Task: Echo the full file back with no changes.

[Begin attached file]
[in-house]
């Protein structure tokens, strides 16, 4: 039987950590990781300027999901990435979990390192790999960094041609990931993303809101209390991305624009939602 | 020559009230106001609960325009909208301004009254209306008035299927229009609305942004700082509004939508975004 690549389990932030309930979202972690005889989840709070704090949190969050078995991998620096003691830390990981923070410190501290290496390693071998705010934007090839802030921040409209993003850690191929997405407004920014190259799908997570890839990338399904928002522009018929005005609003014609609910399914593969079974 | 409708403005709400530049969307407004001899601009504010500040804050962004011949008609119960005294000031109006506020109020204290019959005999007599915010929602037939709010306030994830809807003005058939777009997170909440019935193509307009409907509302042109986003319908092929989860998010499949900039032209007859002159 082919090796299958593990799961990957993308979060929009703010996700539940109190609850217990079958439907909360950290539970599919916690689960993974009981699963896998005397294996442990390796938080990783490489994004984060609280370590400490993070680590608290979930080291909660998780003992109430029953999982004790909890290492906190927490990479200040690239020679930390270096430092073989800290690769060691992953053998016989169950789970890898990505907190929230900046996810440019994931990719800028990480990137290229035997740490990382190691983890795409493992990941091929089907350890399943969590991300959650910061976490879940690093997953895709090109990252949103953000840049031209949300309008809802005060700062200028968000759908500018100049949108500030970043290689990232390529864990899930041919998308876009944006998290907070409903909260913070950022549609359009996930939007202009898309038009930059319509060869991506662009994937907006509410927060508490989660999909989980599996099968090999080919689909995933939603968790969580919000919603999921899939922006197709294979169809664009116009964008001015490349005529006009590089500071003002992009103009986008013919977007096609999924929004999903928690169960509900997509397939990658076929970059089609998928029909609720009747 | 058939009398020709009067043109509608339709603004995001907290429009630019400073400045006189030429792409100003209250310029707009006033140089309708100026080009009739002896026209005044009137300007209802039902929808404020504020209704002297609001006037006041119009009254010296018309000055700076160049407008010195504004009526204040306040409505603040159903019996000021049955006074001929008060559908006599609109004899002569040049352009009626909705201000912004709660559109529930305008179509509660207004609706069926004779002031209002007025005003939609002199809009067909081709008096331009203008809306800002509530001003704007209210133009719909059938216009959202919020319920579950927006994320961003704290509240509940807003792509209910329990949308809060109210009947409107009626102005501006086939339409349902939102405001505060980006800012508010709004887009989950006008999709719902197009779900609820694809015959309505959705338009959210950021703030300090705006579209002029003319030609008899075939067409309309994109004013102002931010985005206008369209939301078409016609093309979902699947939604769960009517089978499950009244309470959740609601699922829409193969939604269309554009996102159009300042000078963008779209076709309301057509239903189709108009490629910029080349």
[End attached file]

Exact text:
[in-house]
């Protein structure tokens, strides 16, 4: 039987950590990781300027999901990435979990390192790999960094041609990931993303809101209390991305624009939602 | 020559009230106001609960325009909208301004009254209306008035299927229009609305942004700082509004939508975004 690549389990932030309930979202972690005889989840709070704090949190969050078995991998620096003691830390990981923070410190501290290496390693071998705010934007090839802030921040409209993003850690191929997405407004920014190259799908997570890839990338399904928002522009018929005005609003014609609910399914593969079974 | 409708403005709400530049969307407004001899601009504010500040804050962004011949008609119960005294000031109006506020109020204290019959005999007599915010929602037939709010306030994830809807003005058939777009997170909440019935193509307009409907509302042109986003319908092929989860998010499949900039032209007859002159 082919090796299958593990799961990957993308979060929009703010996700539940109190609850217990079958439907909360950290539970599919916690689960993974009981699963896998005397294996442990390796938080990783490489994004984060609280370590400490993070680590608290979930080291909660998780003992109430029953999982004790909890290492906190927490990479200040690239020679930390270096430092073989800290690769060691992953053998016989169950789970890898990505907190929230900046996810440019994931990719800028990480990137290229035997740490990382190691983890795409493992990941091929089907350890399943969590991300959650910061976490879940690093997953895709090109990252949103953000840049031209949300309008809802005060700062200028968000759908500018100049949108500030970043290689990232390529864990899930041919998308876009944006998290907070409903909260913070950022549609359009996930939007202009898309038009930059319509060869991506662009994937907006509410927060508490989660999909989980599996099968090999080919689909995933939603968790969580919000919603999921899939922006197709294979169809664009116009964008001015490349005529006009590089500071003002992009103009986008013919977007096609999924929004999903928690169960509900997509397939990658076929970059089609998928029909609720009747 | 058939009398020709009067043109509608339709603004995001907290429009630019400073400045006189030429792409100003209250310029707009006033140089309708100026080009009739002896026209005044009137300007209802039902929808404020504020209704002297609001006037006041119009009254010296018309000055700076160049407008010195504004009526204040306040409505603040159903019996000021049955006074001929008060559908006599609109004899002569040049352009009626909705201000912004709660559109529930305008179509509660207004609706069926004779002031209002007025005003939609002199809009067909081709008096331009203008809306800002509530001003704007209210133009719909059938216009959202919020319920579950927006994320961003704290509240509940807003792509209910329990949308809060109210009947409107009626102005501006086939339409349902939102405001505060980006800012508010709004887009989950006008999709719902197009779900609820694809015959309505959705338009959210950021703030300090705006579209002029003319030609008899075939067409309309994109004013102002931010985005206008369209939301078409016609093309979902699947939604769960009517089978499950009244309470959740609601699922829409193969939604269309554009996102159009300042000078963008779209076709309301057509239903189709108009490629910029080349």